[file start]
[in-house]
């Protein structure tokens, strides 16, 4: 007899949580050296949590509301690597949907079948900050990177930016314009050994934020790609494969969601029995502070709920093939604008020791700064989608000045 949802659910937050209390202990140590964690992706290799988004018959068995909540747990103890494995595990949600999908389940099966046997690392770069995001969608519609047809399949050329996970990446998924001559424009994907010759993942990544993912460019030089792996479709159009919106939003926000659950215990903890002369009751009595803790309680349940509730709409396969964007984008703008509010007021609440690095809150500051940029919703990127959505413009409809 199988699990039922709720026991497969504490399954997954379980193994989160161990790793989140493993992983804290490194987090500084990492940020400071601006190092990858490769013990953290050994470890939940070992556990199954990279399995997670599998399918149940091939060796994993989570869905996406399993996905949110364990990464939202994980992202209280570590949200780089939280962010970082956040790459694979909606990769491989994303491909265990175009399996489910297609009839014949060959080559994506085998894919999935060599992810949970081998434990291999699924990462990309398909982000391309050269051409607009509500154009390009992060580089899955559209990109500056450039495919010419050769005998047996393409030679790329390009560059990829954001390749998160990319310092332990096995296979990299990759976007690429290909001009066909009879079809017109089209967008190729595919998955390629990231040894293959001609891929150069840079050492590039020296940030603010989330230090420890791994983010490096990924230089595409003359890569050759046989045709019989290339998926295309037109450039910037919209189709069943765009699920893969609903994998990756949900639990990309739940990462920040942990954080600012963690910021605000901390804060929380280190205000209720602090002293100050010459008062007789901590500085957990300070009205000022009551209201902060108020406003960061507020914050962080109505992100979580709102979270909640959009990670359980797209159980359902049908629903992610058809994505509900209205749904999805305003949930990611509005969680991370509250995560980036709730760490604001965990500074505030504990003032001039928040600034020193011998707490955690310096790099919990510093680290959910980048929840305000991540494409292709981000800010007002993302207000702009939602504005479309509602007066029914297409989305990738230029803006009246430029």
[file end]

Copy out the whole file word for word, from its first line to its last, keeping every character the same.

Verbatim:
[in-house]
């Protein structure tokens, strides 16, 4: 007899949580050296949590509301690597949907079948900050990177930016314009050994934020790609494969969601029995502070709920093939604008020791700064989608000045 949802659910937050209390202990140590964690992706290799988004018959068995909540747990103890494995595990949600999908389940099966046997690392770069995001969608519609047809399949050329996970990446998924001559424009994907010759993942990544993912460019030089792996479709159009919106939003926000659950215990903890002369009751009595803790309680349940509730709409396969964007984008703008509010007021609440690095809150500051940029919703990127959505413009409809 199988699990039922709720026991497969504490399954997954379980193994989160161990790793989140493993992983804290490194987090500084990492940020400071601006190092990858490769013990953290050994470890939940070992556990199954990279399995997670599998399918149940091939060796994993989570869905996406399993996905949110364990990464939202994980992202209280570590949200780089939280962010970082956040790459694979909606990769491989994303491909265990175009399996489910297609009839014949060959080559994506085998894919999935060599992810949970081998434990291999699924990462990309398909982000391309050269051409607009509500154009390009992060580089899955559209990109500056450039495919010419050769005998047996393409030679790329390009560059990829954001390749998160990319310092332990096995296979990299990759976007690429290909001009066909009879079809017109089209967008190729595919998955390629990231040894293959001609891929150069840079050492590039020296940030603010989330230090420890791994983010490096990924230089595409003359890569050759046989045709019989290339998926295309037109450039910037919209189709069943765009699920893969609903994998990756949900639990990309739940990462920040942990954080600012963690910021605000901390804060929380280190205000209720602090002293100050010459008062007789901590500085957990300070009205000022009551209201902060108020406003960061507020914050962080109505992100979580709102979270909640959009990670359980797209159980359902049908629903992610058809994505509900209205749904999805305003949930990611509005969680991370509250995560980036709730760490604001965990500074505030504990003032001039928040600034020193011998707490955690310096790099919990510093680290959910980048929840305000991540494409292709981000800010007002993302207000702009939602504005479309509602007066029914297409989305990738230029803006009246430029």